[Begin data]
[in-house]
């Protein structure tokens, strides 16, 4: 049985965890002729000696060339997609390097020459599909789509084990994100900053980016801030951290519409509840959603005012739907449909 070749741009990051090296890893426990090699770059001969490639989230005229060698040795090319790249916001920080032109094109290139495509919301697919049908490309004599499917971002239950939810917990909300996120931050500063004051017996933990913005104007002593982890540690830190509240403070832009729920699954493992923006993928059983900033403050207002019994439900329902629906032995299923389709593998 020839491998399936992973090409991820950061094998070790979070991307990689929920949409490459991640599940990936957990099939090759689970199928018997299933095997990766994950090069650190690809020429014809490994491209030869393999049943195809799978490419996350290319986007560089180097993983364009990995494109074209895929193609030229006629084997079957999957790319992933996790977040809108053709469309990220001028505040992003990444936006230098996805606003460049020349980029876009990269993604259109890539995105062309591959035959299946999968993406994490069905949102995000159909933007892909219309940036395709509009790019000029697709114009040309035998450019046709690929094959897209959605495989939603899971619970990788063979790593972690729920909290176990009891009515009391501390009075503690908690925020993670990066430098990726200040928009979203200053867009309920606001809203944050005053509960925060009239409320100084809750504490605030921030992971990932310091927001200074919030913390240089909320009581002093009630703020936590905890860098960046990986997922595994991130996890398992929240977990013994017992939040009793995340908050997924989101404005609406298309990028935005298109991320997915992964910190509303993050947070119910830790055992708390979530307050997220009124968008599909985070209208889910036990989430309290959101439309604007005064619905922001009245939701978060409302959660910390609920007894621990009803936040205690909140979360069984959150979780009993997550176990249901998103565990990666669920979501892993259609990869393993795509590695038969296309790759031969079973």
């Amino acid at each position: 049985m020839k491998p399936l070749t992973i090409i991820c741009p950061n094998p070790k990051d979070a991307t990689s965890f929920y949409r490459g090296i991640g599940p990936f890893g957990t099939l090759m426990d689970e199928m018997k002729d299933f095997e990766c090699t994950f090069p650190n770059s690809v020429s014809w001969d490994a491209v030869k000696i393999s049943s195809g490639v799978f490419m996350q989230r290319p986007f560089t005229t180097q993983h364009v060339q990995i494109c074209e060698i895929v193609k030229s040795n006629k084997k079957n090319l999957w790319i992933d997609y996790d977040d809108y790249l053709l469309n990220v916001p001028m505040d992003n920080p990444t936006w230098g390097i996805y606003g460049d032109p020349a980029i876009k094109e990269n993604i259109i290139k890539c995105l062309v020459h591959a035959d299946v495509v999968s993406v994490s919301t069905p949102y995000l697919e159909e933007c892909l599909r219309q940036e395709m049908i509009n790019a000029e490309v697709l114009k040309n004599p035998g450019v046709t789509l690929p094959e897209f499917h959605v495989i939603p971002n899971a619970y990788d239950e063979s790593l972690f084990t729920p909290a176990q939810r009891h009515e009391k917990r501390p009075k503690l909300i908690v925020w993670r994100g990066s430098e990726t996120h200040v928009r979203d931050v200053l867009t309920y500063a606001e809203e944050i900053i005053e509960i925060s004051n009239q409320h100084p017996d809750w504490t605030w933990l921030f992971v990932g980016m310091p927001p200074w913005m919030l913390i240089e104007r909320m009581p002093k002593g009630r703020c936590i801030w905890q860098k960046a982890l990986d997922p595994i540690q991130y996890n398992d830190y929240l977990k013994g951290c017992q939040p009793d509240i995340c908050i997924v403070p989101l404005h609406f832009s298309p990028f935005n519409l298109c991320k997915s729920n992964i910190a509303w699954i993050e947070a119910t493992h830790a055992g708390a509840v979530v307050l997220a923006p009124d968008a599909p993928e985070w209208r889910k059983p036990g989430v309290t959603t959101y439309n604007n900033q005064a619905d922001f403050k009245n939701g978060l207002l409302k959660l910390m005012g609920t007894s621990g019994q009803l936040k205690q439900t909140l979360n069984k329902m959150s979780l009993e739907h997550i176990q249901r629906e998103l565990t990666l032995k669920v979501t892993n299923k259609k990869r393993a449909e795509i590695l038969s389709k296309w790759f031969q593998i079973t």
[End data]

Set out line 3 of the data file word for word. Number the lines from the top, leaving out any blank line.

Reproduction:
């Amino acid at each position: 049985m020839k491998p399936l070749t992973i090409i991820c741009p950061n094998p070790k990051d979070a991307t990689s965890f929920y949409r490459g090296i991640g599940p990936f890893g957990t099939l090759m426990d689970e199928m018997k002729d299933f095997e990766c090699t994950f090069p650190n770059s690809v020429s014809w001969d490994a491209v030869k000696i393999s049943s195809g490639v799978f490419m996350q989230r290319p986007f560089t005229t180097q993983h364009v060339q990995i494109c074209e060698i895929v193609k030229s040795n006629k084997k079957n090319l999957w790319i992933d997609y996790d977040d809108y790249l053709l469309n990220v916001p001028m505040d992003n920080p990444t936006w230098g390097i996805y606003g460049d032109p020349a980029i876009k094109e990269n993604i259109i290139k890539c995105l062309v020459h591959a035959d299946v495509v999968s993406v994490s919301t069905p949102y995000l697919e159909e933007c892909l599909r219309q940036e395709m049908i509009n790019a000029e490309v697709l114009k040309n004599p035998g450019v046709t789509l690929p094959e897209f499917h959605v495989i939603p971002n899971a619970y990788d239950e063979s790593l972690f084990t729920p909290a176990q939810r009891h009515e009391k917990r501390p009075k503690l909300i908690v925020w993670r994100g990066s430098e990726t996120h200040v928009r979203d931050v200053l867009t309920y500063a606001e809203e944050i900053i005053e509960i925060s004051n009239q409320h100084p017996d809750w504490t605030w933990l921030f992971v990932g980016m310091p927001p200074w913005m919030l913390i240089e104007r909320m009581p002093k002593g009630r703020c936590i801030w905890q860098k960046a982890l990986d997922p595994i540690q991130y996890n398992d830190y929240l977990k013994g951290c017992q939040p009793d509240i995340c908050i997924v403070p989101l404005h609406f832009s298309p990028f935005n519409l298109c991320k997915s729920n992964i910190a509303w699954i993050e947070a119910t493992h830790a055992g708390a509840v979530v307050l997220a923006p009124d968008a599909p993928e985070w209208r889910k059983p036990g989430v309290t959603t959101y439309n604007n900033q005064a619905d922001f403050k009245n939701g978060l207002l409302k959660l910390m005012g609920t007894s621990g019994q009803l936040k205690q439900t909140l979360n069984k329902m959150s979780l009993e739907h997550i176990q249901r629906e998103l565990t990666l032995k669920v979501t892993n299923k259609k990869r393993a449909e795509i590695l038969s389709k296309w790759f031969q593998i079973t």